The UK’s so-called pro-claimant approach is in direct contrast with American defamation law, which is largely pro-defendant. In America, they believe the right to free expression, which is entrenched in the First Amendment of the American Constitution, is more important than compensating claimants for harm caused by defamatory statements. As such, in the US, there is no presumption that the statement made is false. Rather, it is for the claimant to prove that the statement is false. Therefore, had this case been brought in America, it would have been for Depp to prove that The Sun had been negligent as to the falsity of the defamatory statement. Whether that would have meant a different outcome for Depp is a different matter entirely.

The decision

Ultimately, ruling in Depp II v News Group Newspaper Ltd [2020] EWHC 2911 (QB), Mr Justice Nicol found that while the statement of ‘wife beater’ would cause serious harm to Depp’s reputation, a fact accepted by The Sun‘s legal team in closing submissions, it was also found on the balance of probabilities that such a statement was true. Of the 14 incidents of physical violence alleged against then-wife Amber Heard, 12 of them had been proved to the civil standard. For the two incidents which could not be proven, the judge noted this was due to certain facts not being put to Depp during cross-examination. Further, the judge rejected Depp’s case that this was all hoax concocted by Heard finding that she had not been physically violent towards Depp.

Is the article as a whole a fair reflection of the situation?

Whether the statement, or indeed the article as a whole, is a fair reflection of events is immaterial to the truth defence. All Mr Justice Nicol was concerned about was whether the term ‘wife beater’ was substantially true or not. It was accepted by both parties that such a term meant the following:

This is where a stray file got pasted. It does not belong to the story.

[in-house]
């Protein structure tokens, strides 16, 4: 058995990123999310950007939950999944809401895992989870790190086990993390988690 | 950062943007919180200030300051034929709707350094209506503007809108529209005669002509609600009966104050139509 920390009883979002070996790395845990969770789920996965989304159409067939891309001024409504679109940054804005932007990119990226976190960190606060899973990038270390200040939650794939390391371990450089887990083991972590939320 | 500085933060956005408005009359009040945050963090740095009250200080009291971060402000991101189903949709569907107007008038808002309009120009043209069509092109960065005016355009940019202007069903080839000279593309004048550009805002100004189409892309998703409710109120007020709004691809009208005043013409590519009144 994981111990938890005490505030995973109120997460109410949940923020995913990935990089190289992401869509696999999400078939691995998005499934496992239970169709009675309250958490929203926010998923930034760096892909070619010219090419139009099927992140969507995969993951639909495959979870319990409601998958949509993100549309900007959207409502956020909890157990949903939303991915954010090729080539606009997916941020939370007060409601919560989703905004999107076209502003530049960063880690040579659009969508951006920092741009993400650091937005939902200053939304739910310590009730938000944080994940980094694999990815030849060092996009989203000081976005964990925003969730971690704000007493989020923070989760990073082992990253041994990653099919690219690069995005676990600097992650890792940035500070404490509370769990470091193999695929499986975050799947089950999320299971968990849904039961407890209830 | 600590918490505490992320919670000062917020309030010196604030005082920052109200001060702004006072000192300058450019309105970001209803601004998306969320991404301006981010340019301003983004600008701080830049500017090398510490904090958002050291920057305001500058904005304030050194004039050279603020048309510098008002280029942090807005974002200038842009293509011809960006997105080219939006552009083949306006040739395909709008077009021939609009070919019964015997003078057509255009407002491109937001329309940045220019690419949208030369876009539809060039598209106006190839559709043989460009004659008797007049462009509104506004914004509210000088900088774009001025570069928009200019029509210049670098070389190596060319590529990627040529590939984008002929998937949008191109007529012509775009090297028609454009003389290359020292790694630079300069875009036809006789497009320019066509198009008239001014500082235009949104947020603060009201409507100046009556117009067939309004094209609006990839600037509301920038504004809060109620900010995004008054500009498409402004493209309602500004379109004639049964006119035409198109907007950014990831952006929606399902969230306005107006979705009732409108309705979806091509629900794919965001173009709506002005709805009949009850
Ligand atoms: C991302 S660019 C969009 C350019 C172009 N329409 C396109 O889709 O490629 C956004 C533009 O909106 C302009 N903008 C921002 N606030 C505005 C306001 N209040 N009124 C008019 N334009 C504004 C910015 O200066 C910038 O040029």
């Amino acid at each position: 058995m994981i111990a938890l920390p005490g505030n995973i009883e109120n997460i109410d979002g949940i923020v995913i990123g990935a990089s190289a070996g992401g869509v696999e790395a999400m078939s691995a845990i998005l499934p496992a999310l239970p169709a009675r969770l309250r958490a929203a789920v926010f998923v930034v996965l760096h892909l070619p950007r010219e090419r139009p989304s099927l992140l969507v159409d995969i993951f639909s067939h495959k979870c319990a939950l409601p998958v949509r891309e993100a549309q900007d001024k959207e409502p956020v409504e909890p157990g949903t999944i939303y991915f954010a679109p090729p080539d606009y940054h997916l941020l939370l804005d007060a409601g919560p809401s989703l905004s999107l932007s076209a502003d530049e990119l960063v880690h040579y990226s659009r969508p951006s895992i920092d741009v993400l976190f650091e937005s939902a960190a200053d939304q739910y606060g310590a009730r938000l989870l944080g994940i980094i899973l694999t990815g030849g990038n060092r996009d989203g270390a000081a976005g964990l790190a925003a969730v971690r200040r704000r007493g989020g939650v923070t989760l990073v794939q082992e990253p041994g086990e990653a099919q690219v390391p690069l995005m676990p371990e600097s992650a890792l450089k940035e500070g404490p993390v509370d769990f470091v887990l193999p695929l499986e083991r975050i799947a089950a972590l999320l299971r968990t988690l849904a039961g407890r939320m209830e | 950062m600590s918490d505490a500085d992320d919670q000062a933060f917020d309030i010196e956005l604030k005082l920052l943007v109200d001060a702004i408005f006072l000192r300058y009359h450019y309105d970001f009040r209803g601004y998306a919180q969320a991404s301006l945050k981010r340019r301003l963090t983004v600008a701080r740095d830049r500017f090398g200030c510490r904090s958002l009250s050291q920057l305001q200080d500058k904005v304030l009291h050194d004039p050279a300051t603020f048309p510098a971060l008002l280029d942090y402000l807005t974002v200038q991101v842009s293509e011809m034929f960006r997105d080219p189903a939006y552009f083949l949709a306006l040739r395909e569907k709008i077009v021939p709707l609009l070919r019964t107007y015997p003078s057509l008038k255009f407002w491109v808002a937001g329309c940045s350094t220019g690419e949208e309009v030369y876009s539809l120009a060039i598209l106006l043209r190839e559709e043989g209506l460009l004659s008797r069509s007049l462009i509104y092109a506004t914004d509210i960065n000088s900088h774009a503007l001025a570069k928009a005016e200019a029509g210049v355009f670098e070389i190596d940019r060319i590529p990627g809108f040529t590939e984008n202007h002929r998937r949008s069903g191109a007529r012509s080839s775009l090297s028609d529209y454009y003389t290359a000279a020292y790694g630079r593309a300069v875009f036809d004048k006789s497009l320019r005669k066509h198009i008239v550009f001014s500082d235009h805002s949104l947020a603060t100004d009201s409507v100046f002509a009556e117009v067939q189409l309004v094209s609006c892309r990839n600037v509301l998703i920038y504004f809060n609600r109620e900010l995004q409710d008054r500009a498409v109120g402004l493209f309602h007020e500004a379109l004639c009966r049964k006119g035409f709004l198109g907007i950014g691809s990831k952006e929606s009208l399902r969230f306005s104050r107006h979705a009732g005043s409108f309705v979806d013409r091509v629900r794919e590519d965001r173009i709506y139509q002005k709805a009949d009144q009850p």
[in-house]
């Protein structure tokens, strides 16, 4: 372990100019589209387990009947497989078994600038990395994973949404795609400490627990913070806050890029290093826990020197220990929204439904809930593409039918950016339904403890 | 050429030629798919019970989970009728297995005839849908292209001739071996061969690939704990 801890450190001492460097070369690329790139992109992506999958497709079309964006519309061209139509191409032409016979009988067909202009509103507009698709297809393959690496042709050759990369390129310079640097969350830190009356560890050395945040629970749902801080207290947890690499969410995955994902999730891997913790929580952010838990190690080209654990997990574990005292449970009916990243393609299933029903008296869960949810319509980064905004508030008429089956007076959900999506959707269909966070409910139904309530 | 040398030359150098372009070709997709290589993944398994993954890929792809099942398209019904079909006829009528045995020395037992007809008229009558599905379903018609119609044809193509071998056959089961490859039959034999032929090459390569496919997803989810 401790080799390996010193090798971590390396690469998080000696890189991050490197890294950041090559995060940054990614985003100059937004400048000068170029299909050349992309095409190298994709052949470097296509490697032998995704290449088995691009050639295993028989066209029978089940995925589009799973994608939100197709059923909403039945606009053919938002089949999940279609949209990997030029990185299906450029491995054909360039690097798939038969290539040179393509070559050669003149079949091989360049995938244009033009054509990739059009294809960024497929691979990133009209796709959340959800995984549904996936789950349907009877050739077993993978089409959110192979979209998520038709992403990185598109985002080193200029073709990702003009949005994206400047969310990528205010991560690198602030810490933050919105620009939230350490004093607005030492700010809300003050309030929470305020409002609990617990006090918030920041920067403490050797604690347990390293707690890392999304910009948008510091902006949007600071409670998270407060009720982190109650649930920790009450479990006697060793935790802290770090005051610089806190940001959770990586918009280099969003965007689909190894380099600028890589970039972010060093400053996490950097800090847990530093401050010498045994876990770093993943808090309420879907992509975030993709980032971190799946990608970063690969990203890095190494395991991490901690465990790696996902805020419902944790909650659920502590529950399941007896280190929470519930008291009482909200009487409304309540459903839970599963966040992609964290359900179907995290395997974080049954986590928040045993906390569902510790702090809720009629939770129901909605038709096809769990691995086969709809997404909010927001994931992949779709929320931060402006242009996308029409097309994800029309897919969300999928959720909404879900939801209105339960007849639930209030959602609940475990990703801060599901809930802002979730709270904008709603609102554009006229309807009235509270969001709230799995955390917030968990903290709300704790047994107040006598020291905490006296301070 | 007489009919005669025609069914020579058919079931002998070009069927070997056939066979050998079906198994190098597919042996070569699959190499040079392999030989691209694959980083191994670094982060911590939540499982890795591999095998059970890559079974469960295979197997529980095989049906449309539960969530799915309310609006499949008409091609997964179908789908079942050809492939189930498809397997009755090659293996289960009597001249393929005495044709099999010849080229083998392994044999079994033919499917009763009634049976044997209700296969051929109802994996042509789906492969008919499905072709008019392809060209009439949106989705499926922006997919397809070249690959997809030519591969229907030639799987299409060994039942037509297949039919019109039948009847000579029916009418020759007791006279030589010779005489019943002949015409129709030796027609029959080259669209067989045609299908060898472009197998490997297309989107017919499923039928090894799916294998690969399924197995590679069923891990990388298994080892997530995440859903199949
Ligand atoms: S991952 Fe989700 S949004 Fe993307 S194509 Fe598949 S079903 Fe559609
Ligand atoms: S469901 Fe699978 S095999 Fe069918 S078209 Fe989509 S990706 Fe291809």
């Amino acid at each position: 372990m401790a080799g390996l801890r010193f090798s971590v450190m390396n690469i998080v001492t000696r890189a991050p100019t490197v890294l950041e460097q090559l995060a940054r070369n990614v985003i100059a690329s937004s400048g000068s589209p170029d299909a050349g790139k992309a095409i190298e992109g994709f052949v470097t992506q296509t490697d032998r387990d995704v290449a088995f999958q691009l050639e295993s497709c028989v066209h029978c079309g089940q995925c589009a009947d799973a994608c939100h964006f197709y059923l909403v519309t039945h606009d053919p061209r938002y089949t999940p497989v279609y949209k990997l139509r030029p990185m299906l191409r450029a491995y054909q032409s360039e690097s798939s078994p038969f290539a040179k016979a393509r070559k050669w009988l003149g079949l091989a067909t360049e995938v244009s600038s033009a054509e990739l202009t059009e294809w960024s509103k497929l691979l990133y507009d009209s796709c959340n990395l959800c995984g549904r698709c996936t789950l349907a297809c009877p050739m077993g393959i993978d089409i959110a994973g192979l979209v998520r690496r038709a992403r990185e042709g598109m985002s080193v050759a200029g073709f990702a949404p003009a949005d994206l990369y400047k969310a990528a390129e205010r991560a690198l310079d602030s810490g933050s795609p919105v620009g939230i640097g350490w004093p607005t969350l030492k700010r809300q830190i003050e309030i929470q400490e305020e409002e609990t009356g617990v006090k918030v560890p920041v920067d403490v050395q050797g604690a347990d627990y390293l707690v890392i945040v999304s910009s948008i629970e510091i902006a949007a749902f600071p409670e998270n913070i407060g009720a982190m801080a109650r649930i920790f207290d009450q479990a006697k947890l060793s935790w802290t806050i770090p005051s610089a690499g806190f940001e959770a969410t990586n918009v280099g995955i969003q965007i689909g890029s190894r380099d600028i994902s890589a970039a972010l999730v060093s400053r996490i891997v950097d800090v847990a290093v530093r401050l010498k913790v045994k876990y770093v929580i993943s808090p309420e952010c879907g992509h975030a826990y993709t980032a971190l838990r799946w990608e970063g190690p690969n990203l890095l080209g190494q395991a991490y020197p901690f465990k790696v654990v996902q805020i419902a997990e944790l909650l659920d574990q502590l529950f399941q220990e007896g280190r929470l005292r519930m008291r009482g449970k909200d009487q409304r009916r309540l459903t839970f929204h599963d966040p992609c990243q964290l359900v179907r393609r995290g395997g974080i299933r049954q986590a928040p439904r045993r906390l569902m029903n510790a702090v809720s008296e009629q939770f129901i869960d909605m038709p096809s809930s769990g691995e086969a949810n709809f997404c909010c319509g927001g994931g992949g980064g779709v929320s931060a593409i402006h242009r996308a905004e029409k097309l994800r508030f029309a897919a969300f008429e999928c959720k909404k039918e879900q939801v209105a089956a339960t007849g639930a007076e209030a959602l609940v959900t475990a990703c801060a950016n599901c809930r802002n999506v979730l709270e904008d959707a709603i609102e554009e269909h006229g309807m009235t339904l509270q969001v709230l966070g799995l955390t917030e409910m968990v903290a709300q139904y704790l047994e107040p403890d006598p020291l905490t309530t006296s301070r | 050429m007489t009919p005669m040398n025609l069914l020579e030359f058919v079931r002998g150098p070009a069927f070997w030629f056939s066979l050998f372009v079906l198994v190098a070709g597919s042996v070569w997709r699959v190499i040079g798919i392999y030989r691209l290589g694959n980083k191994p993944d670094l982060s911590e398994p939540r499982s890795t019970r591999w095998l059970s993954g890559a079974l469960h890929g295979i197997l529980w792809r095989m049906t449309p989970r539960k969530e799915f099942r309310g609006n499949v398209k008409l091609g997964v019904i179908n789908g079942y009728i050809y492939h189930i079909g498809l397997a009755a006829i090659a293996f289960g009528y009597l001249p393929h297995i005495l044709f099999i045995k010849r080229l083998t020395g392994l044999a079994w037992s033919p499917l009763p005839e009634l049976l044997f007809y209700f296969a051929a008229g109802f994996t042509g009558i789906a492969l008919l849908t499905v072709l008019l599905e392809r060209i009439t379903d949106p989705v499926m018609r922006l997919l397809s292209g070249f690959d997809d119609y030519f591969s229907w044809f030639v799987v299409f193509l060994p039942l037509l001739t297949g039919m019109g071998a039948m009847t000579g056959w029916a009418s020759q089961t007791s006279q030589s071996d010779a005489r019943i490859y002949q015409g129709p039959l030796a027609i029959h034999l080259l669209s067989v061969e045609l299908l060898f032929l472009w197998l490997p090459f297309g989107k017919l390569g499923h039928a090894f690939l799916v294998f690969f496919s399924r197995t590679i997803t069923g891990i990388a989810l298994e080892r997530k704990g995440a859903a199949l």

i) The claimant had committed physical violence against Heard;
ii) This had caused her to suffer significant injury; and
iii) On occasion it caused Heard to fear for her life.

Therefore, provided The Sun could prove to the civil standard that Depp had been physically violent toward Heard on at least one of the 14 occasions regardless of the context of the violence or whether she had been violent also, the statement would still be “substantially true”.

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Many news outlets depicted this case as Johnny Depp v Amber Heard; however, Heard was only ever a witness for The Sun. She was there solely to prove that the statement was true. While Depp had gone all in to prove his innocence in what could be one of the biggest missteps of his already patchy career.

To conclude, neither Depp nor Heard has come out of this highly publicised trial in good shape, even if no finding of physical violence were made against Heard.